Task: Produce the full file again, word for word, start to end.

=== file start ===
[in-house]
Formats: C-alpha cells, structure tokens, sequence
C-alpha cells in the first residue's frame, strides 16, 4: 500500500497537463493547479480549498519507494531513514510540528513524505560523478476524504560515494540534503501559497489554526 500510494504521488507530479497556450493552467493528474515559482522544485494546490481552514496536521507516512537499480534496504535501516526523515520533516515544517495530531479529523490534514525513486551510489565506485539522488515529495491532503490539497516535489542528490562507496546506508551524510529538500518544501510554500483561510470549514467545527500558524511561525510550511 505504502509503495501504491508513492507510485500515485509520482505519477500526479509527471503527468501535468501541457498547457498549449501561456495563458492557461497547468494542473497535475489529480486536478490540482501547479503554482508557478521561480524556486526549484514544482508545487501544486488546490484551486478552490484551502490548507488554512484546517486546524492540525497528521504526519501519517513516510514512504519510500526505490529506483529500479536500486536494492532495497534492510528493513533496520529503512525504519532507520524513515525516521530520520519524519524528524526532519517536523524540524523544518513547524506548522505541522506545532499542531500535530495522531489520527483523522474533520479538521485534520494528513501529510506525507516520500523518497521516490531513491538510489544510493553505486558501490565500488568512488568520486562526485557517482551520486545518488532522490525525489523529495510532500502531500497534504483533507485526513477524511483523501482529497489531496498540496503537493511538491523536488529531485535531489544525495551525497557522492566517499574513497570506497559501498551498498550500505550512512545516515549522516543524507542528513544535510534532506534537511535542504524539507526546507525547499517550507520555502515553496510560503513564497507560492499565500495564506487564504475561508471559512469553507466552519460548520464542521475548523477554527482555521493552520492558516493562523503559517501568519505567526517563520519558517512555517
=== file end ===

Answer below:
[in-house]
Formats: C-alpha cells, structure tokens, sequence
C-alpha cells in the first residue's frame, strides 16, 4: 500500500497537463493547479480549498519507494531513514510540528513524505560523478476524504560515494540534503501559497489554526 500510494504521488507530479497556450493552467493528474515559482522544485494546490481552514496536521507516512537499480534496504535501516526523515520533516515544517495530531479529523490534514525513486551510489565506485539522488515529495491532503490539497516535489542528490562507496546506508551524510529538500518544501510554500483561510470549514467545527500558524511561525510550511 505504502509503495501504491508513492507510485500515485509520482505519477500526479509527471503527468501535468501541457498547457498549449501561456495563458492557461497547468494542473497535475489529480486536478490540482501547479503554482508557478521561480524556486526549484514544482508545487501544486488546490484551486478552490484551502490548507488554512484546517486546524492540525497528521504526519501519517513516510514512504519510500526505490529506483529500479536500486536494492532495497534492510528493513533496520529503512525504519532507520524513515525516521530520520519524519524528524526532519517536523524540524523544518513547524506548522505541522506545532499542531500535530495522531489520527483523522474533520479538521485534520494528513501529510506525507516520500523518497521516490531513491538510489544510493553505486558501490565500488568512488568520486562526485557517482551520486545518488532522490525525489523529495510532500502531500497534504483533507485526513477524511483523501482529497489531496498540496503537493511538491523536488529531485535531489544525495551525497557522492566517499574513497570506497559501498551498498550500505550512512545516515549522516543524507542528513544535510534532506534537511535542504524539507526546507525547499517550507520555502515553496510560503513564497507560492499565500495564506487564504475561508471559512469553507466552519460548520464542521475548523477554527482555521493552520492558516493562523503559517501568519505567526517563520519558517512555517